A branch fallen from a tree has been left to lie across the path. It’s only slender, but it’s provided a barrier against trampling feet and cold winds and together with leaves trapped against it, it has provided a safe place for opportunistic plants. False brome (grass), lesser celandine, nettle and speedwell have all found a foothold here.
Out on the Woodland Trail, the flowering currant, another sometime garden escape has both its pretty pink blossom and new leaves.
Yew has separate male and female trees and they too are flowering now. On some trees the male pollen-bearing flowers are quite prolific and very visible. In close-up they look like miniature heads of cauliflower in close-up.
Female flowers are tiny and green and are much harder to see. I did look, but admittedly not too hard as it was too cold to stay still for long and I couldn’t find any today.
Further along the trail, the tall not-so-wild, cherry plum is still flowering beautifully, but not for much longer. Already many white petals are sprinkled like confetti on the earth of the trail beneath it, and it has already opened most of its new, red-purple tinted leaves.
On the muddy bank at the junction of the Woodland Trail with the ‘shortcut’ up to Adder’s Field the white sweet violets are out, although not doing too well this year. It’s not too surprising given the weather of the past year, but at least they’re clinging on. A purple flower amongst them caught my eye – there have only ever been white violets here that I have seen, but a closer look showed it to be an especially early, early dog violet.
This is often a good spot in which to see birds. There’s almost always a robin here, often the sight or if not, the song of a wren to be heard, blackbirds forage along the trail edges and in past years there have been mistle thrushes. Today a robin did appear for me, and there were glimpses of blackbirds rustled ivy leaves as they lunged for ripe berries. There were more sounds than sightings – a couple of disturbed wood pigeons clattered out of the trees, a great tit chimed his song, crows cawed and herring gulls squawked – a reminder that even though surrounded by woodland the sea is close by. Not a day for too much hanging about, I took the shortcut up to the field and came upon one of the treats of the day. A gorgeous jay was on the ground, rummaging in the deep leaf litter. It may have been searching for one of its autumn stashes of acorns, or perhaps was hoping to find insects. This is a hard time of the year for hungry birds.
Coming out from the shelter of the trees into the open field I was met by a cold wind and the first tentative flurry of fine snow. As I was about to move quickly on, another little bird caught my eye, a coal tit at the top of a branch of a small ash tree. This was my first sight of one so far this year and I’ve never seen one in this part of the reserve before, so another treat for the day.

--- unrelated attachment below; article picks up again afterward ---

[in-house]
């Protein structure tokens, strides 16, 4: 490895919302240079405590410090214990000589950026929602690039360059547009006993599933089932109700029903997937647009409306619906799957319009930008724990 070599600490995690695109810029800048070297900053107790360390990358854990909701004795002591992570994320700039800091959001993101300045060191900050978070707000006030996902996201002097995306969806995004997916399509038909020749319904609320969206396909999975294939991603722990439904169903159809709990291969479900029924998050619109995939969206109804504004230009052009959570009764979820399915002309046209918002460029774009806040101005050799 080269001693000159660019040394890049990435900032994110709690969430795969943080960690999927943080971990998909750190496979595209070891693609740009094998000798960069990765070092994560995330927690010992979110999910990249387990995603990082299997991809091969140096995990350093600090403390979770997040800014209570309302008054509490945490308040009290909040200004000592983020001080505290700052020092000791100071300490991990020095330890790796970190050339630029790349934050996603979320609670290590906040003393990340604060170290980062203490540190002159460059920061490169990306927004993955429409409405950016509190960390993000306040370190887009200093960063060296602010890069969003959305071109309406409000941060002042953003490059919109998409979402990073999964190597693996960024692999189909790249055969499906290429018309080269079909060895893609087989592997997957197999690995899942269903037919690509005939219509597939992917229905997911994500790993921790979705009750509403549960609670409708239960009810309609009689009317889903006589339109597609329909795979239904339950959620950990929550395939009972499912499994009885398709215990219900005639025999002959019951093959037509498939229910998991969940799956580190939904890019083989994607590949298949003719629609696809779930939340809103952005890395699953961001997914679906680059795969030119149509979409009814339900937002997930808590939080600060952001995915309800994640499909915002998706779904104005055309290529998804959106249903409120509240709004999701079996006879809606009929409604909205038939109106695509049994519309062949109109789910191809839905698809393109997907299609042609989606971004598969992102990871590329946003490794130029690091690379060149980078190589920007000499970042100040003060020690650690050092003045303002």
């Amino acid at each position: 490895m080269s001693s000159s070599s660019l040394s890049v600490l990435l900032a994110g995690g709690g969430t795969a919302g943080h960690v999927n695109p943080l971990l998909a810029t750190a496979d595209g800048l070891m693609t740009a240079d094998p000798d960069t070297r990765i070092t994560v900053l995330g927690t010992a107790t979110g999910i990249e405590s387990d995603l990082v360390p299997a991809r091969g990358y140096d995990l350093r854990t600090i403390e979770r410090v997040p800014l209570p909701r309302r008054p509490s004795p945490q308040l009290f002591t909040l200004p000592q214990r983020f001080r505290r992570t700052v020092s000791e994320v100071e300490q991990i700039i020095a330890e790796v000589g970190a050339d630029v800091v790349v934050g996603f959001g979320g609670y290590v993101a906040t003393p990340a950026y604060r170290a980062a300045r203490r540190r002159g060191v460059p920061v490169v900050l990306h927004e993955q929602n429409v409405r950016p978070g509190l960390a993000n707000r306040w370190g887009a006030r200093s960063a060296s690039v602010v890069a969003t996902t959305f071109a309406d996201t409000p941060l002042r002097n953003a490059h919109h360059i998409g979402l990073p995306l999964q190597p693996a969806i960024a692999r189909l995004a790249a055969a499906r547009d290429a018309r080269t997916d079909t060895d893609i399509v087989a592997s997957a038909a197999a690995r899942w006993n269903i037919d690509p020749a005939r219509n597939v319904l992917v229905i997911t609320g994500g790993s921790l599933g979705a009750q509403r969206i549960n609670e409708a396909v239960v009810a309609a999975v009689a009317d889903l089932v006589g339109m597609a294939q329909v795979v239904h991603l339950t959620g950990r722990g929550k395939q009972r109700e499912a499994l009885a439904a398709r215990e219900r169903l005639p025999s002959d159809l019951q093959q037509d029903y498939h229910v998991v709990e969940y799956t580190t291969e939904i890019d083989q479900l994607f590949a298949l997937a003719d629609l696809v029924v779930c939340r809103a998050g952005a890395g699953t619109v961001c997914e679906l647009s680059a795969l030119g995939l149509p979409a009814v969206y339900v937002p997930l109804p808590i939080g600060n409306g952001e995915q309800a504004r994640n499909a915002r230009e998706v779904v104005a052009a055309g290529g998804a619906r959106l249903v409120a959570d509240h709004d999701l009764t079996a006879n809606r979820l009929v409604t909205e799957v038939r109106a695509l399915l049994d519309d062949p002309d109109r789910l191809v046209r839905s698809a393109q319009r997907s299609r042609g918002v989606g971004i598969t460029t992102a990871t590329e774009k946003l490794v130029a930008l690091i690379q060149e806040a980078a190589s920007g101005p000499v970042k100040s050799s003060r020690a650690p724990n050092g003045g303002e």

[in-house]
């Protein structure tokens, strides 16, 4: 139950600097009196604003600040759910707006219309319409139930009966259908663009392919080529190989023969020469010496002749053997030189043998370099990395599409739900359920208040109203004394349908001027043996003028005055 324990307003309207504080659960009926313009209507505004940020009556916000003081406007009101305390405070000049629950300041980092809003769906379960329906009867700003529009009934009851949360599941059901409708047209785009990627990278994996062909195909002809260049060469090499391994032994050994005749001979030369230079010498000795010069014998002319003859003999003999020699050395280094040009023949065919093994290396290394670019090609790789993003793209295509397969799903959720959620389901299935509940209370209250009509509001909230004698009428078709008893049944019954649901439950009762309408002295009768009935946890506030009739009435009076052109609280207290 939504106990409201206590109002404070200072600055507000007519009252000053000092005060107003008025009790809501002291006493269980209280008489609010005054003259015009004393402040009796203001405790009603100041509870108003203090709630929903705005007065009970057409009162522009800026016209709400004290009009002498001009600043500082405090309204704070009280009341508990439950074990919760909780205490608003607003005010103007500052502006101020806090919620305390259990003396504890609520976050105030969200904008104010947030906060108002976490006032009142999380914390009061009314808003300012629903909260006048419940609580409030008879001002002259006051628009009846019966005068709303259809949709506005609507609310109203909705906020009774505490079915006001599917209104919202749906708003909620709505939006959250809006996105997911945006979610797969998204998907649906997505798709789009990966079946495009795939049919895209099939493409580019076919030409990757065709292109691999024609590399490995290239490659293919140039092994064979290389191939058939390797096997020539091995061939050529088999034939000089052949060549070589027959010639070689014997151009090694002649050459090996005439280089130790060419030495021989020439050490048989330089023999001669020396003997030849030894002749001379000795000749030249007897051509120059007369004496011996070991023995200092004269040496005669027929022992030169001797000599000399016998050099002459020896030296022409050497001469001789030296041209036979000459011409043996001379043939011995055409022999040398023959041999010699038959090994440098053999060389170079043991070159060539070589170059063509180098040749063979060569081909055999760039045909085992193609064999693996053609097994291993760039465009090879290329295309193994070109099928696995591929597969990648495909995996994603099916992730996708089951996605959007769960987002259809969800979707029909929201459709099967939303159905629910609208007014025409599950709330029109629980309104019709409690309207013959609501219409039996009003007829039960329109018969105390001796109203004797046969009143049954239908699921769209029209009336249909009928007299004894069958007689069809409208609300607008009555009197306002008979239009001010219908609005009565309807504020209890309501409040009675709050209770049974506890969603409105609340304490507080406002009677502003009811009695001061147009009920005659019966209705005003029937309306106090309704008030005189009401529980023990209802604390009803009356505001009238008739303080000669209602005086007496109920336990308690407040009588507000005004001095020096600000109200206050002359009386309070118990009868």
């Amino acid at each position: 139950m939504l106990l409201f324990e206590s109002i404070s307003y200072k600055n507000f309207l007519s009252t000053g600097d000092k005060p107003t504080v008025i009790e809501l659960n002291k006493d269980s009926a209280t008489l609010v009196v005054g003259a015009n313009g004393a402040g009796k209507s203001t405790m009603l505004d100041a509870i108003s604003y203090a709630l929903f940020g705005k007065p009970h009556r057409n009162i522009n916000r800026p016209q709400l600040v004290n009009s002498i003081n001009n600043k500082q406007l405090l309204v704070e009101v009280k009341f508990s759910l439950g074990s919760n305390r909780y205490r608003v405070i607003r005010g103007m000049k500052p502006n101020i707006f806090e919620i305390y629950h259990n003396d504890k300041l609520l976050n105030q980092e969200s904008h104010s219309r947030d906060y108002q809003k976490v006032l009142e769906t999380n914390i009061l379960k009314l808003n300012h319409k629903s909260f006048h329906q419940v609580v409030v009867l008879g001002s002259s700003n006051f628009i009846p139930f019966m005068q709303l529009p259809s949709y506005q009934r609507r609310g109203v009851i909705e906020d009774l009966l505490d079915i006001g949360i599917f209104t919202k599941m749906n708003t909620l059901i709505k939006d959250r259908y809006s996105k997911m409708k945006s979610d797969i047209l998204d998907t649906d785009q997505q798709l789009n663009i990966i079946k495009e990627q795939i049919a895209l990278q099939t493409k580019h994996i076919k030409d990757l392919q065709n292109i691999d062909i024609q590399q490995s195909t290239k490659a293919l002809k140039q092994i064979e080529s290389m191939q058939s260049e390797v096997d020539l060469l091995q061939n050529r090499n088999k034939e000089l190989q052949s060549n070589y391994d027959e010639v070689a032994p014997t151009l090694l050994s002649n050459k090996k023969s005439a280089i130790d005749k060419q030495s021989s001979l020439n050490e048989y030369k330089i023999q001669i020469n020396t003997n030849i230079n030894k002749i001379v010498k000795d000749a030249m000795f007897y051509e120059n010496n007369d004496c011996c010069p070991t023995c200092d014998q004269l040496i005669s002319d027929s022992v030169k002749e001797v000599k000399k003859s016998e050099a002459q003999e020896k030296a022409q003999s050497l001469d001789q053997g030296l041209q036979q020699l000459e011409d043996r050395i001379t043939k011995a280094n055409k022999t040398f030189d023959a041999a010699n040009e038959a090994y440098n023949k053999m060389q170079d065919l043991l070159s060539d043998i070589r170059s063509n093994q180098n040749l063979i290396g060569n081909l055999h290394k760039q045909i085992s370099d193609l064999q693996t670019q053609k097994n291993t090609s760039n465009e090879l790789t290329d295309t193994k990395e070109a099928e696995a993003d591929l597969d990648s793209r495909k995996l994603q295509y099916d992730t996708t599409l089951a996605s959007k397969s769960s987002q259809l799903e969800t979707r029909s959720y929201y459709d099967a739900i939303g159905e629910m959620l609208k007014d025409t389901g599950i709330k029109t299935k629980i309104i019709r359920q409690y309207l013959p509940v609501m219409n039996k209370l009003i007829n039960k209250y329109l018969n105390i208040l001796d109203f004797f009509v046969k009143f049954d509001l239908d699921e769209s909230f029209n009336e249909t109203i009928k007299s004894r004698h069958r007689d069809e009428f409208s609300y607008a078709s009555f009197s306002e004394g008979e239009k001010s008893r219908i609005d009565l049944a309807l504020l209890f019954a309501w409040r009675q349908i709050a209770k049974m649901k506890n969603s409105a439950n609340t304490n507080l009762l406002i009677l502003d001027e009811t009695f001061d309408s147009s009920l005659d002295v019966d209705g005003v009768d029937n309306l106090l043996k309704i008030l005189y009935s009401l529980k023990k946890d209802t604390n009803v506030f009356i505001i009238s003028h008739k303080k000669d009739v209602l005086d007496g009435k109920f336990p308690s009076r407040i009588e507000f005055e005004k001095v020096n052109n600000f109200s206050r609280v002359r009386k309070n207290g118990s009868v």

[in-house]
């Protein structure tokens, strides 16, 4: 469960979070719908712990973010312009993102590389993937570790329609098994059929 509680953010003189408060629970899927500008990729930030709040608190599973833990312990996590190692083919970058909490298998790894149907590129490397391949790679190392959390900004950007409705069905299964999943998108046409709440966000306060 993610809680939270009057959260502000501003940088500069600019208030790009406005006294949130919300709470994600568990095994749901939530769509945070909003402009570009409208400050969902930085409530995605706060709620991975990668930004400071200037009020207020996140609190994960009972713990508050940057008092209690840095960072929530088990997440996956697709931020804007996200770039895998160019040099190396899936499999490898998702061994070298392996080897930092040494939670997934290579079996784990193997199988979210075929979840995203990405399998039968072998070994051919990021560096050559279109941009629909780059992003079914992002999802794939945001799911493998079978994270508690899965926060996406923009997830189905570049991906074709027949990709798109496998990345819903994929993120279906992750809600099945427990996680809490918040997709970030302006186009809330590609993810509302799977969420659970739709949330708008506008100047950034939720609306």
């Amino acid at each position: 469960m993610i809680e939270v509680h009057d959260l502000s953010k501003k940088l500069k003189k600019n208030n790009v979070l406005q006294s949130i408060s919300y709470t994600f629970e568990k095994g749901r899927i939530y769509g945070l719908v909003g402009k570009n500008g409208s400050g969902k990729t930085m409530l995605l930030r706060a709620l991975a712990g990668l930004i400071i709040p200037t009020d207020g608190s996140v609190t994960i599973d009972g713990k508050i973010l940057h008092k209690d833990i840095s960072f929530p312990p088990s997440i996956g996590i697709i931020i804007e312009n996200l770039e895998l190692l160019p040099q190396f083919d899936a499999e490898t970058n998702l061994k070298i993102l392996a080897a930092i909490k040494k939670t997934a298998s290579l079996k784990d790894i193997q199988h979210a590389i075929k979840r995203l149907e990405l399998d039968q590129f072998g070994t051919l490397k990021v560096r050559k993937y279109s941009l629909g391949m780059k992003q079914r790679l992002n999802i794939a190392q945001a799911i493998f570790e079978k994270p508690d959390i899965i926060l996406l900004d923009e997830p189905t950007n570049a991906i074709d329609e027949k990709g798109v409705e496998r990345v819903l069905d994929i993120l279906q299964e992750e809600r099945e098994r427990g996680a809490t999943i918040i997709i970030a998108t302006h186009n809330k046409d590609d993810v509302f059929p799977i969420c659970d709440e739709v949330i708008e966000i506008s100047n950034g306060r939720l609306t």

The Cherry Plums
As I mentioned in my previous post, each year I look forward to seeing the ‘wild’ cherry plum tree here in its full glorious snowy-white blossom. Visiting it has become almost like an annual pilgrimage, a vision to behold at the end of winter that promises the approaching spring. I’d been a bit worried that I might have missed it at its best as I’d been away for a week or so, but having already seen the not-so-wild one earlier on, I was hopeful. It did not disappoint – despite there being a few petals sprinkled on the ground beneath, it was as beautiful as it could be, loaded to the tips if its branches with perfect starry white flowers.
The flowers of cherry plums almost always appear before the leaves and there are still only a few new glossy green leaves open yet; enough though to show the difference between this tree and the similar one on the other corner of this bottom end of the field. Quite young yet, this one is more of a tall shrub than a tree. It too has been flowering for a while, and has very similar-looking, although sparser pretty white blossom. It has already opened most of its leaves, which are quite well-grown. Tinted purple-red, the leaves show it has grown from the fruit of a cultivated variety of cherry plum, perhaps the similar big tree on the Woodland Trail that I passed earlier.
Walking up the hill to the top end of the field through thickening falling snow I picked up my pace and covered my camera, thinking I’d done for the day, but then the wind dropped and the snow stopped. As my dad would have said though, the sky was still full of it, so no doubt this would just be a brief lull.
Time though to have a look at the progress of the oak tree leaf buds – still tight as yet. At the end of one twig, what looks like a cluster of leaf buds is a knobbly growth produced by the knopper gall wasp, Andricus quercuscalicis, that causes ridged outgrowths, or ‘galls’, on the acorns of our native pedunculate oak. Forming in August they are sticky and red at first, then later become woody and brown. A second generation of the wasps then develops in the catkins of turkey oak.
Tucked into the shelter of blackthorn, a patch of budding celandines and leaves of lords and ladies, some marked with dark spots, others not.
Almost home – snowy white sweet violets carpet grass.
.. a pretty forget-me-not…
…. and a grey squirrel, watching me pass. Doesn’t it know they’re supposed to give us a break and stay tucked up indoors when it snows?